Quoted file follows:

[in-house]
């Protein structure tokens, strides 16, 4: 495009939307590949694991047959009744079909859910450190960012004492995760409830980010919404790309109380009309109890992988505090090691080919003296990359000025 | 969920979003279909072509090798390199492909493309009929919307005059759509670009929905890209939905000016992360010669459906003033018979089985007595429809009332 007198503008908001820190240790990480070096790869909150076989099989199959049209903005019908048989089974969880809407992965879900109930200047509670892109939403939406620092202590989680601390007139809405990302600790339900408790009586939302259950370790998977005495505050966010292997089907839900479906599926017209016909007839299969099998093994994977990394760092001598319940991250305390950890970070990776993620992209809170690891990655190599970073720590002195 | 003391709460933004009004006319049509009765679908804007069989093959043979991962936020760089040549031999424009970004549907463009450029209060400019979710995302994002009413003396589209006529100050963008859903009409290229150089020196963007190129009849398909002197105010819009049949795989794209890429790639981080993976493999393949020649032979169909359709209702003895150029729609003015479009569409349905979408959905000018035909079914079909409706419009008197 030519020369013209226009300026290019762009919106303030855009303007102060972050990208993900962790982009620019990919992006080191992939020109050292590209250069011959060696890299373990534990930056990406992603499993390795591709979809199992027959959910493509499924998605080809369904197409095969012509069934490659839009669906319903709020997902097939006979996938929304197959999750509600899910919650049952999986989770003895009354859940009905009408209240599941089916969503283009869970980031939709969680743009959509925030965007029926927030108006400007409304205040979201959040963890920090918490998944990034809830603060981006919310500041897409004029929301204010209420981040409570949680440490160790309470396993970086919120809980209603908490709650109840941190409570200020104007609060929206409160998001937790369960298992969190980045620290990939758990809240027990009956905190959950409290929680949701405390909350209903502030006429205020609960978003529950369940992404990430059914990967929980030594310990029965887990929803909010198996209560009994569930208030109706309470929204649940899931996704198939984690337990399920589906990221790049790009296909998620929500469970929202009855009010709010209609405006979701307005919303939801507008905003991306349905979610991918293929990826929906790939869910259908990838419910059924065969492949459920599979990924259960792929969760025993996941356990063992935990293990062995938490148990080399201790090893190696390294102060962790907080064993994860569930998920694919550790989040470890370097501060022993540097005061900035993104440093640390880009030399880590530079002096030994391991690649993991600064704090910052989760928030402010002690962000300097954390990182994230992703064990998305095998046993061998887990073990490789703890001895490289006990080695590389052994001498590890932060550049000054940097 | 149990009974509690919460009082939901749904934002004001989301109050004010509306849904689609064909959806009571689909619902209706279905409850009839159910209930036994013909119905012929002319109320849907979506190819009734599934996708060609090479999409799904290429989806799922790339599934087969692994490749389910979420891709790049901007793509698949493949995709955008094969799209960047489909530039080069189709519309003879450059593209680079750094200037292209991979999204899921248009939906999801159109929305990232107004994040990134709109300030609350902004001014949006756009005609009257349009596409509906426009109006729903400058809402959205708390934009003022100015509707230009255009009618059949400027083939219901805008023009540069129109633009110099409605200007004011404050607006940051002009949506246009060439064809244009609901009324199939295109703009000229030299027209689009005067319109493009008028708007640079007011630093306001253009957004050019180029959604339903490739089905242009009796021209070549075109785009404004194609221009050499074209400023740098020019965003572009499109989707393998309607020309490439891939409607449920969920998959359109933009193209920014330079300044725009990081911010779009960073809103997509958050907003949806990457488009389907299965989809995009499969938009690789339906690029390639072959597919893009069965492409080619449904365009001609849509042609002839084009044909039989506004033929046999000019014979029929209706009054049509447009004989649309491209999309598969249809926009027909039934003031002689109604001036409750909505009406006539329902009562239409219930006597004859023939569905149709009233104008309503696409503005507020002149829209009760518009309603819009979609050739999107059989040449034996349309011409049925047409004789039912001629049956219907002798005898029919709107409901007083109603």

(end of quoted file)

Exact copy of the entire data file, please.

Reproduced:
[in-house]
């Protein structure tokens, strides 16, 4: 495009939307590949694991047959009744079909859910450190960012004492995760409830980010919404790309109380009309109890992988505090090691080919003296990359000025 | 969920979003279909072509090798390199492909493309009929919307005059759509670009929905890209939905000016992360010669459906003033018979089985007595429809009332 007198503008908001820190240790990480070096790869909150076989099989199959049209903005019908048989089974969880809407992965879900109930200047509670892109939403939406620092202590989680601390007139809405990302600790339900408790009586939302259950370790998977005495505050966010292997089907839900479906599926017209016909007839299969099998093994994977990394760092001598319940991250305390950890970070990776993620992209809170690891990655190599970073720590002195 | 003391709460933004009004006319049509009765679908804007069989093959043979991962936020760089040549031999424009970004549907463009450029209060400019979710995302994002009413003396589209006529100050963008859903009409290229150089020196963007190129009849398909002197105010819009049949795989794209890429790639981080993976493999393949020649032979169909359709209702003895150029729609003015479009569409349905979408959905000018035909079914079909409706419009008197 030519020369013209226009300026290019762009919106303030855009303007102060972050990208993900962790982009620019990919992006080191992939020109050292590209250069011959060696890299373990534990930056990406992603499993390795591709979809199992027959959910493509499924998605080809369904197409095969012509069934490659839009669906319903709020997902097939006979996938929304197959999750509600899910919650049952999986989770003895009354859940009905009408209240599941089916969503283009869970980031939709969680743009959509925030965007029926927030108006400007409304205040979201959040963890920090918490998944990034809830603060981006919310500041897409004029929301204010209420981040409570949680440490160790309470396993970086919120809980209603908490709650109840941190409570200020104007609060929206409160998001937790369960298992969190980045620290990939758990809240027990009956905190959950409290929680949701405390909350209903502030006429205020609960978003529950369940992404990430059914990967929980030594310990029965887990929803909010198996209560009994569930208030109706309470929204649940899931996704198939984690337990399920589906990221790049790009296909998620929500469970929202009855009010709010209609405006979701307005919303939801507008905003991306349905979610991918293929990826929906790939869910259908990838419910059924065969492949459920599979990924259960792929969760025993996941356990063992935990293990062995938490148990080399201790090893190696390294102060962790907080064993994860569930998920694919550790989040470890370097501060022993540097005061900035993104440093640390880009030399880590530079002096030994391991690649993991600064704090910052989760928030402010002690962000300097954390990182994230992703064990998305095998046993061998887990073990490789703890001895490289006990080695590389052994001498590890932060550049000054940097 | 149990009974509690919460009082939901749904934002004001989301109050004010509306849904689609064909959806009571689909619902209706279905409850009839159910209930036994013909119905012929002319109320849907979506190819009734599934996708060609090479999409799904290429989806799922790339599934087969692994490749389910979420891709790049901007793509698949493949995709955008094969799209960047489909530039080069189709519309003879450059593209680079750094200037292209991979999204899921248009939906999801159109929305990232107004994040990134709109300030609350902004001014949006756009005609009257349009596409509906426009109006729903400058809402959205708390934009003022100015509707230009255009009618059949400027083939219901805008023009540069129109633009110099409605200007004011404050607006940051002009949506246009060439064809244009609901009324199939295109703009000229030299027209689009005067319109493009008028708007640079007011630093306001253009957004050019180029959604339903490739089905242009009796021209070549075109785009404004194609221009050499074209400023740098020019965003572009499109989707393998309607020309490439891939409607449920969920998959359109933009193209920014330079300044725009990081911010779009960073809103997509958050907003949806990457488009389907299965989809995009499969938009690789339906690029390639072959597919893009069965492409080619449904365009001609849509042609002839084009044909039989506004033929046999000019014979029929209706009054049509447009004989649309491209999309598969249809926009027909039934003031002689109604001036409750909505009406006539329902009562239409219930006597004859023939569905149709009233104008309503696409503005507020002149829209009760518009309603819009979609050739999107059989040449034996349309011409049925047409004789039912001629049956219907002798005898029919709107409901007083109603």